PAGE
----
Officers of the Alta Police Department obtained four refurbished laptop computers from a Cedar Rapids donation center last week, and the new technology will help the department maintain accident logs, shift logs and have an up-to-date database.
The department obtained the computers at no cost from the Rockwell Educational Access to Computer Technology (REACT) Center in Cedar Rapids, a nonprofit organization which refurbishes recycled computers and then donates them to schools and other nonprofit associations.
Established in 1999 by Rockwell Collins, an advanced communication and aviation electronics headquartered in Cedar Rapids, the REACT Center is geared toward helping public and parochial schools, but also provides computers to groups such as police departments and fire departments.
Alta Police Chief Tom Messerole said the new computers will be a huge asset to his department in the future, and the no-cost nature of the laptops made the deal a positive in both technological and financial terms.
"This is something that really helps a department as small as ours," Messerole said, "because the only thing that it cost to get these was the cost of gas to drive to Cedar Rapids. A department our size isn't able to really put in the grants for these items like larger departments can, so this was a great way for us to update our technology effectively and efficiently."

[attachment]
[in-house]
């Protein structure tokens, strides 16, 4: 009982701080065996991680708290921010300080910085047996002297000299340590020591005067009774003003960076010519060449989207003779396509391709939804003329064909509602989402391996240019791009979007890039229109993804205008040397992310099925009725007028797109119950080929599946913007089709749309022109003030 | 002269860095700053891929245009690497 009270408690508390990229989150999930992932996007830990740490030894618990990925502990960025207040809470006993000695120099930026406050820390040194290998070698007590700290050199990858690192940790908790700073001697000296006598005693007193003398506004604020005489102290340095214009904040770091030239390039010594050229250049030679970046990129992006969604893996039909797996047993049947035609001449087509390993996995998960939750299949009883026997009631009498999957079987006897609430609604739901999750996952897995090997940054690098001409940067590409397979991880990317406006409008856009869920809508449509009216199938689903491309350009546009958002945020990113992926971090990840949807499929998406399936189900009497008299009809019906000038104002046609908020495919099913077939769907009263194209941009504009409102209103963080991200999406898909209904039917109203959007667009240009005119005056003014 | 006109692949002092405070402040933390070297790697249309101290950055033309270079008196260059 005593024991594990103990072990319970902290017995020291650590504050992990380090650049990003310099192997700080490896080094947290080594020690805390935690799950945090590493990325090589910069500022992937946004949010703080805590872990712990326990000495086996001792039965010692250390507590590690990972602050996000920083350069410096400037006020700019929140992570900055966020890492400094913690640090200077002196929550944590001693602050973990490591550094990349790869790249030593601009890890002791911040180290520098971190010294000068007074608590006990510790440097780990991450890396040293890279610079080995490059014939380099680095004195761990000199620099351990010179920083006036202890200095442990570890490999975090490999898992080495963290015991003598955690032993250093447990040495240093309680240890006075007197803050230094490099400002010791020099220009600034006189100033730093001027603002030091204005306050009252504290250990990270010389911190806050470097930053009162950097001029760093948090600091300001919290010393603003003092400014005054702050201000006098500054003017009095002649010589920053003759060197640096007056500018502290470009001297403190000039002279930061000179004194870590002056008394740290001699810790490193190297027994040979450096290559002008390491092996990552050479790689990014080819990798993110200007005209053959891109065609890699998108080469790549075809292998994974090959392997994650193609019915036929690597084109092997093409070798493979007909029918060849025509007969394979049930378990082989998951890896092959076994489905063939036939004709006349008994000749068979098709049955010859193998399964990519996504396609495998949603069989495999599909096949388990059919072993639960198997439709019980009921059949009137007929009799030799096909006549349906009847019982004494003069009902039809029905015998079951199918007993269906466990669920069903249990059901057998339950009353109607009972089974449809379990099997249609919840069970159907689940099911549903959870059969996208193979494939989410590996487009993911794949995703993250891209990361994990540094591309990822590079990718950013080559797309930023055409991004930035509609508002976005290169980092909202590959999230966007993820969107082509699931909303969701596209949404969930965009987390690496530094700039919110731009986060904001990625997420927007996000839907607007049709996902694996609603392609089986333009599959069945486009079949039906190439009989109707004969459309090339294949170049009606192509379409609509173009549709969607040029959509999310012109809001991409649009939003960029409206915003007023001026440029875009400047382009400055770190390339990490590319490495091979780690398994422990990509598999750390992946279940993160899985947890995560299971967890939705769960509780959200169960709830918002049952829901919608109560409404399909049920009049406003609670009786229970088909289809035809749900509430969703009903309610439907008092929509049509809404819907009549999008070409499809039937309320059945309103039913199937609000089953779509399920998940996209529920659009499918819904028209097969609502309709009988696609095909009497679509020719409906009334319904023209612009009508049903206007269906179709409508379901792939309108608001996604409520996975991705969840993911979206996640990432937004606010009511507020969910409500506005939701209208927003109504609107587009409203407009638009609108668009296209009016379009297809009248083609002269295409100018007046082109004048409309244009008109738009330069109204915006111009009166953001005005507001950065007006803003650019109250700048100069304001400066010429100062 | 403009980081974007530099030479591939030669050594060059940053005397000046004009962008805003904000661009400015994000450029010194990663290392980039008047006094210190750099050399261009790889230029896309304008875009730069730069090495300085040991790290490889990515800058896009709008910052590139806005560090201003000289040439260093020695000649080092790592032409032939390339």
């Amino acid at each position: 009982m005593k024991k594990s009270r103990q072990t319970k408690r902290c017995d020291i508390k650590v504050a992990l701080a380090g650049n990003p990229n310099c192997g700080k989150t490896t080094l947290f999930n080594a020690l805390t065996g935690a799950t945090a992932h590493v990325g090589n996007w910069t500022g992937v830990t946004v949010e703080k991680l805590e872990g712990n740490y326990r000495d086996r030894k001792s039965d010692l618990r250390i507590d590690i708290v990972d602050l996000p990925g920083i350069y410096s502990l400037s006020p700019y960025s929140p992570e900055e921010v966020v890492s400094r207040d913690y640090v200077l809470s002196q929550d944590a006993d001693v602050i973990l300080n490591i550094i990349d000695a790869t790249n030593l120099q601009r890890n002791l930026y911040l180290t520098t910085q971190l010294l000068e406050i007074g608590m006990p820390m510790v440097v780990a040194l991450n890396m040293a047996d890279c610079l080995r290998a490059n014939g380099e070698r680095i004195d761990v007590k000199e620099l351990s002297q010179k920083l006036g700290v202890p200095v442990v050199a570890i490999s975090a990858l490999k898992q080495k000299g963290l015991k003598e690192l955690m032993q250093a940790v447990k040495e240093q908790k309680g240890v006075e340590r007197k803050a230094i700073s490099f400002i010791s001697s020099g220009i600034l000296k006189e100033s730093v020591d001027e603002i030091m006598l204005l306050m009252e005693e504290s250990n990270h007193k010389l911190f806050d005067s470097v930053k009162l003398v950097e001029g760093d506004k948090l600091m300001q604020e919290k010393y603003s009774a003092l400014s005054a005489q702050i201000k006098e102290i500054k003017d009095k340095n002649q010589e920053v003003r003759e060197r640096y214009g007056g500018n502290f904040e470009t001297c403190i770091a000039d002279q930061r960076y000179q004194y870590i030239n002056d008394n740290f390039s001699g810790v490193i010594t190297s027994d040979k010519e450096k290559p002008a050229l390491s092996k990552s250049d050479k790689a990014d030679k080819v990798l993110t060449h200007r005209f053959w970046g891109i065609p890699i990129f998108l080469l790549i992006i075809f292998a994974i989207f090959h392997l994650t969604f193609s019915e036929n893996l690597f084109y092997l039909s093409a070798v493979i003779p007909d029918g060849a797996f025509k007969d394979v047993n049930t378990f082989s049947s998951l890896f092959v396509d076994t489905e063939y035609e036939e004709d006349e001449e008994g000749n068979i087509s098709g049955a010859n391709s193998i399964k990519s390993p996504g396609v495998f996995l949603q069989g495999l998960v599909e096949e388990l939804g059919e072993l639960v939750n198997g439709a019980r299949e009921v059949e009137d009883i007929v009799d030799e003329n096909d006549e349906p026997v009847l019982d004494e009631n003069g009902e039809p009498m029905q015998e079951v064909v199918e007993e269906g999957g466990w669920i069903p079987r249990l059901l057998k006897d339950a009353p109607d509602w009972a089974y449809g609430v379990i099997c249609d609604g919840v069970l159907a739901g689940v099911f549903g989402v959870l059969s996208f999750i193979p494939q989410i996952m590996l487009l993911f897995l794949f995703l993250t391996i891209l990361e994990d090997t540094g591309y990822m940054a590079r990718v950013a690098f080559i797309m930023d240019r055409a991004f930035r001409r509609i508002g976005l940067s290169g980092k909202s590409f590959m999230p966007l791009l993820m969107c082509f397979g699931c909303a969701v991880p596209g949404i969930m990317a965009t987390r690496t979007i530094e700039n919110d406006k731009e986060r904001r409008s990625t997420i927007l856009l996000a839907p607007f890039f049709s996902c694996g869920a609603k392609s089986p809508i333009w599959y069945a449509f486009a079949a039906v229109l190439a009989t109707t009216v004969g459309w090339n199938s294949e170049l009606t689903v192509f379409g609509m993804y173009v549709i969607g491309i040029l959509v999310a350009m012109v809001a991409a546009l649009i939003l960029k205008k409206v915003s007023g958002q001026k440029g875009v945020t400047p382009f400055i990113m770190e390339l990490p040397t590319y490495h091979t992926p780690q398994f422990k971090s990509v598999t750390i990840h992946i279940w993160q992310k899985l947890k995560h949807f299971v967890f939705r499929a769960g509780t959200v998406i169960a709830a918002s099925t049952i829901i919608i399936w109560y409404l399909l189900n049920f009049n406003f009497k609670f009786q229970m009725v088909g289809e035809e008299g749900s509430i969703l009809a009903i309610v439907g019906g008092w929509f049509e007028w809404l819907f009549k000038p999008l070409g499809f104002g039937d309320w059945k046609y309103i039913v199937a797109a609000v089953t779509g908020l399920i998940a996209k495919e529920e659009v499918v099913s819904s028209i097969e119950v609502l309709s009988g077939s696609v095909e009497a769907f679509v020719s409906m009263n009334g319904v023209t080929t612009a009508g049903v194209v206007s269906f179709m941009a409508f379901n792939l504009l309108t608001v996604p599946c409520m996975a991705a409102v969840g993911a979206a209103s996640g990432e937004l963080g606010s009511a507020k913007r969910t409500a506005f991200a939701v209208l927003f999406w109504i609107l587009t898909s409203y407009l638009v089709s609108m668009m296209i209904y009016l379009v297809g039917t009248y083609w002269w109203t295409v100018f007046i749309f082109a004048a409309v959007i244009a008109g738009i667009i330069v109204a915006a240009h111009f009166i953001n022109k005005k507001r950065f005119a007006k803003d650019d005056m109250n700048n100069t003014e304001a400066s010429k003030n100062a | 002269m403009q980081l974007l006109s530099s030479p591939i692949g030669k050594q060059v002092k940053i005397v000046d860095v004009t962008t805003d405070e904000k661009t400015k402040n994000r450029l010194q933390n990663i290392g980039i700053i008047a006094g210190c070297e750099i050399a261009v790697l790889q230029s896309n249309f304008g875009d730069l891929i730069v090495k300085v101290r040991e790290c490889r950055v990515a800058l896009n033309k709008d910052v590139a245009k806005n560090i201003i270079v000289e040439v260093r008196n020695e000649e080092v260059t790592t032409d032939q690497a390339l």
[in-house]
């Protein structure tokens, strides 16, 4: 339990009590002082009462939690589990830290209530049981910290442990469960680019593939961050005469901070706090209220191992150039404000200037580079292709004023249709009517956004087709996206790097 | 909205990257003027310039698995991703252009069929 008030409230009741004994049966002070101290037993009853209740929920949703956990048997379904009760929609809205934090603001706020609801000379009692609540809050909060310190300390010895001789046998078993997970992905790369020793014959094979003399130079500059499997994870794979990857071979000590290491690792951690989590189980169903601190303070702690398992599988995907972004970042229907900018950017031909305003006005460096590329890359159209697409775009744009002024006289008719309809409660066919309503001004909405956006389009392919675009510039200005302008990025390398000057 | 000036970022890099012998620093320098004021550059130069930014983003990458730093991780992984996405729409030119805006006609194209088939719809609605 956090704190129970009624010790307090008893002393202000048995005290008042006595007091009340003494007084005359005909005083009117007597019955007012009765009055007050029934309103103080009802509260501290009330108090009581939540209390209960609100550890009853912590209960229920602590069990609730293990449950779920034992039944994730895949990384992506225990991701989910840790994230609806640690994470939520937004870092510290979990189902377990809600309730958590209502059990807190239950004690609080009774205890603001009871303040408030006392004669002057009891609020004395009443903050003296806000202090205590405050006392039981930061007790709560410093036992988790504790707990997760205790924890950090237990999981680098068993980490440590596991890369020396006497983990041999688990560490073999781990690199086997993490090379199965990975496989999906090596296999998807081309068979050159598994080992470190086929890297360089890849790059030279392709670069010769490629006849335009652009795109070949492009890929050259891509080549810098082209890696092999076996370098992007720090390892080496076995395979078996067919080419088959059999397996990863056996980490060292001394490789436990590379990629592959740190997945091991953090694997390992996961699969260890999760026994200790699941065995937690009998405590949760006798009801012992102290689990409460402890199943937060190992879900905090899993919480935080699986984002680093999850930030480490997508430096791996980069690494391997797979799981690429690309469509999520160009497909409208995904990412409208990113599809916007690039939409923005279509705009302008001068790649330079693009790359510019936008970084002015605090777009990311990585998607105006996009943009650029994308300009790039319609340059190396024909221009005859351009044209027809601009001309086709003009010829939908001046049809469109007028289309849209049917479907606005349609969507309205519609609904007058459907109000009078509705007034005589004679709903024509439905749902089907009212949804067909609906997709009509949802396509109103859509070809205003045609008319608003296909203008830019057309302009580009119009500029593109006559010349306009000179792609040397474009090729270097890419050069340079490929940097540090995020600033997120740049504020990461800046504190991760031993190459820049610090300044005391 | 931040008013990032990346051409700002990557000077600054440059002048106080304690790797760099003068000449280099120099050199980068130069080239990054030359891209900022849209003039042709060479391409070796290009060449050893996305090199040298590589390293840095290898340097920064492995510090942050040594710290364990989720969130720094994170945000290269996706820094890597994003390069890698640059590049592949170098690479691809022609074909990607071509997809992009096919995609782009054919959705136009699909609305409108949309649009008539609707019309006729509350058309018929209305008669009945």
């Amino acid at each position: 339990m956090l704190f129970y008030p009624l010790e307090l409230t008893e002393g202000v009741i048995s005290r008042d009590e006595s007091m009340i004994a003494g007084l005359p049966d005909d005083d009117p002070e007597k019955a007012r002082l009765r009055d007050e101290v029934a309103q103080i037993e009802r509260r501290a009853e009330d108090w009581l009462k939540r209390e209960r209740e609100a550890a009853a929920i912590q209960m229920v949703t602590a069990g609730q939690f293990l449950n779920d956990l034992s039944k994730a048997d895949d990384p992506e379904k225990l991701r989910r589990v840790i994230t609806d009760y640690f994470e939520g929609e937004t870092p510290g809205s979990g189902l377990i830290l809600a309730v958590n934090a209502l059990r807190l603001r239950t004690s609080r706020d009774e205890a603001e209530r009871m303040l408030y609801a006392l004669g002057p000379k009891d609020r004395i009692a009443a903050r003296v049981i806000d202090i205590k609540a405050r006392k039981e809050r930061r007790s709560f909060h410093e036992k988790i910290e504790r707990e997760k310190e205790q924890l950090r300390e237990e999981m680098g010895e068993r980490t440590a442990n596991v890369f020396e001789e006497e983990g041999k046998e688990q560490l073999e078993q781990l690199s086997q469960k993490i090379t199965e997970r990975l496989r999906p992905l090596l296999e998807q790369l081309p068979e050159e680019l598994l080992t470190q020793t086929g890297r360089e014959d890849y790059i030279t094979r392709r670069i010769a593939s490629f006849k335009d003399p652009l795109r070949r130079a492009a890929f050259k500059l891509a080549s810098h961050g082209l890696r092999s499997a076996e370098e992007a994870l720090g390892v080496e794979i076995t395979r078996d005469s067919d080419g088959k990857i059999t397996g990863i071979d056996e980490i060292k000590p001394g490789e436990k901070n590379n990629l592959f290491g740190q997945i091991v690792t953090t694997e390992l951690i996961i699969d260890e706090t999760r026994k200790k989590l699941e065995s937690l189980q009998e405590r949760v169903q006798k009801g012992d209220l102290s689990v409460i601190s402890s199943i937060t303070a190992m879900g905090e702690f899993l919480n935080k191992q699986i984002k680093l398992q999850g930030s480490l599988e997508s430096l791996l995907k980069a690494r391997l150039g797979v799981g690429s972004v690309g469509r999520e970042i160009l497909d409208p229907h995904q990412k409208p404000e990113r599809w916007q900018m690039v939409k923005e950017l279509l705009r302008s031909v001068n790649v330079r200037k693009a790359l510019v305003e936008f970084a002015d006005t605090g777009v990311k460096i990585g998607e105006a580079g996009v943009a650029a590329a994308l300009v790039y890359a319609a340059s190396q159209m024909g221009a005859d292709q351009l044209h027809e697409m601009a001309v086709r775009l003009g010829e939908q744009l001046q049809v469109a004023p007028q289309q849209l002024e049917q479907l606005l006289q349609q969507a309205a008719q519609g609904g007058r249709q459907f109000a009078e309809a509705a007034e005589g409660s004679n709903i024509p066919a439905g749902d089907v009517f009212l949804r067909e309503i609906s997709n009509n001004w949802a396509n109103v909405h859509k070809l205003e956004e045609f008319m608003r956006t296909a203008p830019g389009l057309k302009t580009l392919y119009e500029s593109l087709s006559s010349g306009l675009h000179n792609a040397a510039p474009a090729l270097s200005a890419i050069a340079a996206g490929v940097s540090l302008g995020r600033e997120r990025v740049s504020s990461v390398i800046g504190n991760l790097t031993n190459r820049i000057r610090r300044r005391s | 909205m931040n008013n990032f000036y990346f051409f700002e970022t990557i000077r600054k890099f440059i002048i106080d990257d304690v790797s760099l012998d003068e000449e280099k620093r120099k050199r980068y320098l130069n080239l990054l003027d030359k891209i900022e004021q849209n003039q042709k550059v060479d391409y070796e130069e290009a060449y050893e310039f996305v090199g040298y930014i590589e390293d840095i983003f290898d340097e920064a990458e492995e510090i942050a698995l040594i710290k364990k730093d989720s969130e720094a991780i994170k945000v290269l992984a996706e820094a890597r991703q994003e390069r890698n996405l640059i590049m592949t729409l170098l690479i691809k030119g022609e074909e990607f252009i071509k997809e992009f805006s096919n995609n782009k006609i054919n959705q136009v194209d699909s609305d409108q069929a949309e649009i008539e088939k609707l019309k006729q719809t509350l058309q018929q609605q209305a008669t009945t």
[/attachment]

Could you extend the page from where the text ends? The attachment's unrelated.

The four computers are IBM ThinkPad laptops which are set up with 40 megabytes memory, one gigabyte hard drive space and 133 megahertz clock speed, and have full internet access.
Software will allow Messerole and his staff to maintain accident logs on the computers, install a database to allow them to quickly obtain information on criminal suspects, provide shift logs so officers just coming on duty can see what has happened over the past few hours and search the internet for information on different violent and non-violent criminal cases.
Due to the lack of a police secretary, Messerole and his staff have been spending a great deal of time writing down those accident logs and then transferring that paperwork at police department headquarters.
"This should help cut down the duplication of some of the stuff that we're doing right now," Messerole said. "This really is the wave of the future in police work, and these are going to allow us to do what we need to do for Alta."